Population growth is forcing people to build near highways. Outdoor air quality affects the indoor environment. Highway traffic-generated ultrafine particles (UFPs) carry toxic substances, posing a serious threat to pedestrians and residents. Existing literature has shown that the primary sources of UFPs are vehicle emissions, combustion sources, and atmospheric transformation. Particle number concentration and size distribution are mainly influenced by the type of vehicle, traffic volume, wind speed and direction, atmospheric dilution and coagulation or distance from the road. The toxicological relationship between UFPs and human health needs to be further investigated. Prediction models of UFPs transport include line source dispersion, street canyon, and Gaussian models. Line source diffusion models can be used in open streets and highways. Street canyon models are mainly used in metropolitan areas. Gaussian models can be used on flat roads. The results of these three models have randomness and uncertainty and are suitable for short-term models. Numerical models can handle diffusion problems of complex street patterns. Commonly used non-numerical models include the STREET, CPBM, and OSPM models. The CPBM model had higher accuracy and practical value than the STREET model. The OSPM model considered the effect of street geometry and weather conditions in the calculation of pollution diffusion. In addition, coupling CFD and GIS technology has become a promising approach in recent years.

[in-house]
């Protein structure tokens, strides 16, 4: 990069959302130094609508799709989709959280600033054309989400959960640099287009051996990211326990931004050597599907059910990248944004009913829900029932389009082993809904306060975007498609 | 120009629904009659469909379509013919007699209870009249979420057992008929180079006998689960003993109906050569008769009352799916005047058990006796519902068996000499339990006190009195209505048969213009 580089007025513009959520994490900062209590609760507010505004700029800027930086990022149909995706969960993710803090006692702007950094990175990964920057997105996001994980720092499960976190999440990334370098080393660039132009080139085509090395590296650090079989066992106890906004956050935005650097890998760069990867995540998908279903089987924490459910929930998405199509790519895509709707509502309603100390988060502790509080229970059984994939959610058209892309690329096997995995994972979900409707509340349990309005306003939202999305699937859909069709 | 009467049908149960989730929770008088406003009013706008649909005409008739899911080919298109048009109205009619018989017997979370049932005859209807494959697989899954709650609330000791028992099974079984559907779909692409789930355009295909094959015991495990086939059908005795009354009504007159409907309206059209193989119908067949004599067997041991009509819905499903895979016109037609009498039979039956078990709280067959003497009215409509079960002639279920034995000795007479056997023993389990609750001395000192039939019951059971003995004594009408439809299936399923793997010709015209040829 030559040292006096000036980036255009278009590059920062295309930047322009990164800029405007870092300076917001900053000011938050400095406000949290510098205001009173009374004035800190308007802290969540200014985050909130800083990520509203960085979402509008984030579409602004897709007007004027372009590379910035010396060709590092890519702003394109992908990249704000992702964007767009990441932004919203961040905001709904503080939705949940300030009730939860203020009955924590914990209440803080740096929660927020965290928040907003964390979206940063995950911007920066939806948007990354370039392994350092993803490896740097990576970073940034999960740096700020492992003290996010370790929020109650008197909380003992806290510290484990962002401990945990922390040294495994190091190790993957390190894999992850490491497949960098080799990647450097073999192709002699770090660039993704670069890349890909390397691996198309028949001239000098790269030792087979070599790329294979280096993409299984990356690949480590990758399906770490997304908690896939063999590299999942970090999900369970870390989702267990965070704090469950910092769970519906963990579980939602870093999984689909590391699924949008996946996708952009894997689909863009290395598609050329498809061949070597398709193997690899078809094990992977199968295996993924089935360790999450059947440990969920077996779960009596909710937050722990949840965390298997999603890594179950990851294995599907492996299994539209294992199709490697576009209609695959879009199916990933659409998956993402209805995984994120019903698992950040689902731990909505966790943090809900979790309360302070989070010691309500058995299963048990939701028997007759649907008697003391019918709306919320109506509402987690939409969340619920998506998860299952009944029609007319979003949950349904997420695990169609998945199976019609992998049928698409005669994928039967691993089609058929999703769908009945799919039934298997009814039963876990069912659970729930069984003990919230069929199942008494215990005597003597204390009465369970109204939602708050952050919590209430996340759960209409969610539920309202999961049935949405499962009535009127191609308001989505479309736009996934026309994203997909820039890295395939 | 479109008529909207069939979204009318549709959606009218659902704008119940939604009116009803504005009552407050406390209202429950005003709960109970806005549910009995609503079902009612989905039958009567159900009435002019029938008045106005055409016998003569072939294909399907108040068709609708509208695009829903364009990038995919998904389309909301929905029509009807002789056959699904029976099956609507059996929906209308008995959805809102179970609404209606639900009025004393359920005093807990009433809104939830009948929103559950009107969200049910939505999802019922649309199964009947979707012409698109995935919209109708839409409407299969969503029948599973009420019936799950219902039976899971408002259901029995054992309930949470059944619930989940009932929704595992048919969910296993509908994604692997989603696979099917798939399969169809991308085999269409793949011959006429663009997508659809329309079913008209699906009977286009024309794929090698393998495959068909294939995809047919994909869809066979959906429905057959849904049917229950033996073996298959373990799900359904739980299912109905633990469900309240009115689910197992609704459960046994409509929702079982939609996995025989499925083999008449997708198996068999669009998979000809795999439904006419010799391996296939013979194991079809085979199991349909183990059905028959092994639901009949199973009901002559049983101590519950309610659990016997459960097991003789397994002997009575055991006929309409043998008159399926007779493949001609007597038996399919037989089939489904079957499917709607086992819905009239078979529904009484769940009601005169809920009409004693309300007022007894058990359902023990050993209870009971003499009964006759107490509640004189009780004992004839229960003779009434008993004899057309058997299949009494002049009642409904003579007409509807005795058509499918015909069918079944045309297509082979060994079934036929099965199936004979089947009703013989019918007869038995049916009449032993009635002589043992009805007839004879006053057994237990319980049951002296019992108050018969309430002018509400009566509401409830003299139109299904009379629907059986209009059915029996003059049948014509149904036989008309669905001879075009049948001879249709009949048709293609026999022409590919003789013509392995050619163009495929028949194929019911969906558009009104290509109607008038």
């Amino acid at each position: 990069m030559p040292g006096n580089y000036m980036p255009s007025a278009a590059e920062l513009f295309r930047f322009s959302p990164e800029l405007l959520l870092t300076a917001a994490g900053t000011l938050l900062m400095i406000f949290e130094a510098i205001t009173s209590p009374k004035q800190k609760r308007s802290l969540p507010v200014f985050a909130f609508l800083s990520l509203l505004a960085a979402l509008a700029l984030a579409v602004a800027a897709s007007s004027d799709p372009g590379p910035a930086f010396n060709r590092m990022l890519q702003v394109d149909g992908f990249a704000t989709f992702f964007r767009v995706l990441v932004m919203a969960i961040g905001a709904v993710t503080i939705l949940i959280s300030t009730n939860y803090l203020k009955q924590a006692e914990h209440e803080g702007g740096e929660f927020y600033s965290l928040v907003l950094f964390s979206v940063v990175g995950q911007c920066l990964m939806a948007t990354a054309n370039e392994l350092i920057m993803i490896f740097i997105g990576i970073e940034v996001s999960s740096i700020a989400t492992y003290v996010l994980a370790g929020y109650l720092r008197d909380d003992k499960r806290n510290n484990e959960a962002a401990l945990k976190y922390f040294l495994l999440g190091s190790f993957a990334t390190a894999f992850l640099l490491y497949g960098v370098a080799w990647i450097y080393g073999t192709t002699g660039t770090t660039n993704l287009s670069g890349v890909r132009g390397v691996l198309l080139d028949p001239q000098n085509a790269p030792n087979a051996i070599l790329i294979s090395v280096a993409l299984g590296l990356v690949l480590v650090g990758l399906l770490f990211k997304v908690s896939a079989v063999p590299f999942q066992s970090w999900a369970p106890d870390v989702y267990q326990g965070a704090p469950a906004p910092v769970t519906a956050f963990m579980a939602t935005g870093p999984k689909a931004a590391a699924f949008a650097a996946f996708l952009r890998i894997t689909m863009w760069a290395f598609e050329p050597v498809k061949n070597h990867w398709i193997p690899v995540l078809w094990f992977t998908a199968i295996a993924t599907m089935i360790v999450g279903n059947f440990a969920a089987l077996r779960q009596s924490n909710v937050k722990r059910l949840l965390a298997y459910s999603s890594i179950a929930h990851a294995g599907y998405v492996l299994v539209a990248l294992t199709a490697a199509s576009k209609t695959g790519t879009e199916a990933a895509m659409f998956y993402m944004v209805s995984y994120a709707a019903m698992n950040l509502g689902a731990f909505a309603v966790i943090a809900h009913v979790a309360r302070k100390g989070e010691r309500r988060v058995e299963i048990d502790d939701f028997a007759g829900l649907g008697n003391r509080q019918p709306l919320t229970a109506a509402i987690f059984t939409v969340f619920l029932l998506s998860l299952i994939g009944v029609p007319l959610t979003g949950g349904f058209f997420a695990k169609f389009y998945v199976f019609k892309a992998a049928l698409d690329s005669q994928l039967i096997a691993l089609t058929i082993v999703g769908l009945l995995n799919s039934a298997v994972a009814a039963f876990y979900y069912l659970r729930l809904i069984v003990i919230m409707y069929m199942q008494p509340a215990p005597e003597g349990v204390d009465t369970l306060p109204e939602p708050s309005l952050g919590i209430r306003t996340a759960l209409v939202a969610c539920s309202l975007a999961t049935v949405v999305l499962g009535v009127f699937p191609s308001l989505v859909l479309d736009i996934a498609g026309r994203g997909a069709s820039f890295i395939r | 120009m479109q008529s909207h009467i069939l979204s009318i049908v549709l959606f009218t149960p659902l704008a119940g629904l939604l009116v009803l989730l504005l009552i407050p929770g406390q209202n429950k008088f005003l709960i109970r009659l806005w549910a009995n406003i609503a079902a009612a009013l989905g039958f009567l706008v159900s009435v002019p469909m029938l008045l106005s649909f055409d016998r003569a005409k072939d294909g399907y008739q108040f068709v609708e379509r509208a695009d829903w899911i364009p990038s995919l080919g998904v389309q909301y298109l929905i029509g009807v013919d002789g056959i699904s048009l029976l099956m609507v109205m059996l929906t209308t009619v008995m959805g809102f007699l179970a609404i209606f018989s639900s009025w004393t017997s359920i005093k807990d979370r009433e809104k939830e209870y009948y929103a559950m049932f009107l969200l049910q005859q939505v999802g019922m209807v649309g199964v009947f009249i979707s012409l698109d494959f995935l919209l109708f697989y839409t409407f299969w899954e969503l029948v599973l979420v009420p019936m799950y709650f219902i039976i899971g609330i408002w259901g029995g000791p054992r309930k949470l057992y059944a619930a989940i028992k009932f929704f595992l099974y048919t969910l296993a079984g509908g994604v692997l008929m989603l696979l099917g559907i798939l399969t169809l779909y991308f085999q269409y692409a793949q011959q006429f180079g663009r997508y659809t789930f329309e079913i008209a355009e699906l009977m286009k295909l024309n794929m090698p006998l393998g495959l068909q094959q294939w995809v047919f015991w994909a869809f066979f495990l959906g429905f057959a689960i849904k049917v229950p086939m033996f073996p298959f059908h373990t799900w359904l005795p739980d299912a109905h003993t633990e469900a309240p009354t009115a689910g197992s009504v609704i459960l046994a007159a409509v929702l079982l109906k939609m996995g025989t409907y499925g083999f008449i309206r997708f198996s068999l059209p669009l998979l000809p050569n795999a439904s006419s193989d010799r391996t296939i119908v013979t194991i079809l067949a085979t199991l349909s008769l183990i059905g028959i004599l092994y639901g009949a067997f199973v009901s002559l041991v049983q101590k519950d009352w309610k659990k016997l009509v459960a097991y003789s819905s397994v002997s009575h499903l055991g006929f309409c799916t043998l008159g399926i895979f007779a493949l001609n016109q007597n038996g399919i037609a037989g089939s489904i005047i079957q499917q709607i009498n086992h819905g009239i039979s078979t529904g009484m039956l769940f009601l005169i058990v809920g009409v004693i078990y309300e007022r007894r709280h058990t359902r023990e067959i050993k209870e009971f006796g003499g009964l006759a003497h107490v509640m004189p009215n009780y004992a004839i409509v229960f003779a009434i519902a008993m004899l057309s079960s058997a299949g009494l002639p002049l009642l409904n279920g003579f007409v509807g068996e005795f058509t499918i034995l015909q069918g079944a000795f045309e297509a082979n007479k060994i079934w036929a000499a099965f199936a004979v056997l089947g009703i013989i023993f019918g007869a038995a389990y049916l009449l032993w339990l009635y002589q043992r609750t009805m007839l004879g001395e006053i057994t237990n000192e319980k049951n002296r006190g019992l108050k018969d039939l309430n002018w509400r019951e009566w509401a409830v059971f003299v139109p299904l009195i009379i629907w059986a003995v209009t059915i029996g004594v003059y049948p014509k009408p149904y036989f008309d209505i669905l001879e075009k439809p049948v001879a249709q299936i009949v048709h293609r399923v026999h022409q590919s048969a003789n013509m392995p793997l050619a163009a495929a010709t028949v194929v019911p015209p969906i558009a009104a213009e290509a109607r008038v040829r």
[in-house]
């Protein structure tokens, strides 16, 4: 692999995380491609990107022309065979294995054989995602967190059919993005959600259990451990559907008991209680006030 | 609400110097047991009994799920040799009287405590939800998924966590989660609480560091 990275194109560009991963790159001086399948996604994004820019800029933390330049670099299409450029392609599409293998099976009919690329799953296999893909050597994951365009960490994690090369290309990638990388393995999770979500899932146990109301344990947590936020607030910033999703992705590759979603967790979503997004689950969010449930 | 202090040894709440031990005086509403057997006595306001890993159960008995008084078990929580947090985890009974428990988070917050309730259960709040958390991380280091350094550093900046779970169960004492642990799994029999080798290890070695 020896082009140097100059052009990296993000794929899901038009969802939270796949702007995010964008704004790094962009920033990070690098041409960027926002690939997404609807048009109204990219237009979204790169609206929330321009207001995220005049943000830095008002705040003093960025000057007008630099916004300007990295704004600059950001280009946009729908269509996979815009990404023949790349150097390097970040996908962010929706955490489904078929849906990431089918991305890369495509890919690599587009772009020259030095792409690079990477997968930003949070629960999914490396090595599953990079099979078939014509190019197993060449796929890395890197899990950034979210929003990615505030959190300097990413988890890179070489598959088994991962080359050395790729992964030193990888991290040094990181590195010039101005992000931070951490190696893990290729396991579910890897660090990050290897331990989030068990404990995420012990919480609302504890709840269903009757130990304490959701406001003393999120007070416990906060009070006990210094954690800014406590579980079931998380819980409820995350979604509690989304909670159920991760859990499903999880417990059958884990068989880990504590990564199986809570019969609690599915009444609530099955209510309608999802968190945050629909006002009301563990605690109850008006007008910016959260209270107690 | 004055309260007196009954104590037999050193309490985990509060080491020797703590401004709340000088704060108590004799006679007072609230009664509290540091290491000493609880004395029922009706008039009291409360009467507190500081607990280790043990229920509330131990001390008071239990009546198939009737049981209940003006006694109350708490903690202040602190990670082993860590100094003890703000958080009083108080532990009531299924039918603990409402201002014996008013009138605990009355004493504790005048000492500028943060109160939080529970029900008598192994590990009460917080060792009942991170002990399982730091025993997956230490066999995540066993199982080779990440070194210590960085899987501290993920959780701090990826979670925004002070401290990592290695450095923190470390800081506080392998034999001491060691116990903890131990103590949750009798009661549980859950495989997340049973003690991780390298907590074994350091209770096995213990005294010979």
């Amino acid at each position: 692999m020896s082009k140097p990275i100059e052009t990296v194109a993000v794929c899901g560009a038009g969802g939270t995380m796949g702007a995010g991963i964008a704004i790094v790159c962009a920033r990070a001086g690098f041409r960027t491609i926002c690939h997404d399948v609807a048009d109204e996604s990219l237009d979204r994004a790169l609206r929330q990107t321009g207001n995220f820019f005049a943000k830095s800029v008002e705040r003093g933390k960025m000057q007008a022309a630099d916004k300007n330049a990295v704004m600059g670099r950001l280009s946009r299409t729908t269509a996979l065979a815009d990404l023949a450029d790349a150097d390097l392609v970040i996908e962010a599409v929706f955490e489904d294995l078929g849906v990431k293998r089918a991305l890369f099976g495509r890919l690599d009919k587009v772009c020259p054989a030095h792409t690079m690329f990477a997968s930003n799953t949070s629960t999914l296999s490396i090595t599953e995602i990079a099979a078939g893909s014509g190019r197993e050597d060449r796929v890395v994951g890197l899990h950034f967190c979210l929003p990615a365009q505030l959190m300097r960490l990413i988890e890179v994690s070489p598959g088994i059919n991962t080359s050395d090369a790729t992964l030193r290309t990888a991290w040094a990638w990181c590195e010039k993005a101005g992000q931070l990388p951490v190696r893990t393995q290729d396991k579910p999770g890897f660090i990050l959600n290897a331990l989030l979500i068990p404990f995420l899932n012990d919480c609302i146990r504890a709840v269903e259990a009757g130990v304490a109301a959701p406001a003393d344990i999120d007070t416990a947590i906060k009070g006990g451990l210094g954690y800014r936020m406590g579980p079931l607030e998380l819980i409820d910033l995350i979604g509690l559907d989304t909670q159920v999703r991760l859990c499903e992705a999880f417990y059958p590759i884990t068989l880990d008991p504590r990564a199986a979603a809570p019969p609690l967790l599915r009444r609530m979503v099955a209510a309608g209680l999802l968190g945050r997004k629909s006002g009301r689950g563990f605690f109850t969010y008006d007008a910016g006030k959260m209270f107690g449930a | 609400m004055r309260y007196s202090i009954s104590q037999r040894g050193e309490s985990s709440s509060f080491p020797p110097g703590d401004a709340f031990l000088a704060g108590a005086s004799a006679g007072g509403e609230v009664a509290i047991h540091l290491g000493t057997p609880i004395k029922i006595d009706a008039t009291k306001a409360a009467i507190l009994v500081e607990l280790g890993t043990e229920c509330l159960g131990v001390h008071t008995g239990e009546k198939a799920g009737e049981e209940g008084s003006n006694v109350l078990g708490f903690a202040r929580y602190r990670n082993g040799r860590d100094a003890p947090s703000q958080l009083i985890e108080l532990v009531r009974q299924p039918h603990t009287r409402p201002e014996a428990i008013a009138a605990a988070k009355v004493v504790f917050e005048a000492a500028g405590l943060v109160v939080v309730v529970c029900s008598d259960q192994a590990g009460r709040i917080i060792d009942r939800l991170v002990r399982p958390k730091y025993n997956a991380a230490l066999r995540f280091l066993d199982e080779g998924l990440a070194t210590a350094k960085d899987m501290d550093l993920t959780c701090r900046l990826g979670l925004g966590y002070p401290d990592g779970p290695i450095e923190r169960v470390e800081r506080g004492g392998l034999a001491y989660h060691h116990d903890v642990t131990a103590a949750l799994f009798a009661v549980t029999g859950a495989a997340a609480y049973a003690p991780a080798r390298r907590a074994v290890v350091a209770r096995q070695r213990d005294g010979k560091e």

- UFP Measurement
- UFP Sources
ASJC Scopus subject areas
- Environmental Engineering
- Civil and Structural Engineering
- Geography, Planning and Development
- Building and Construction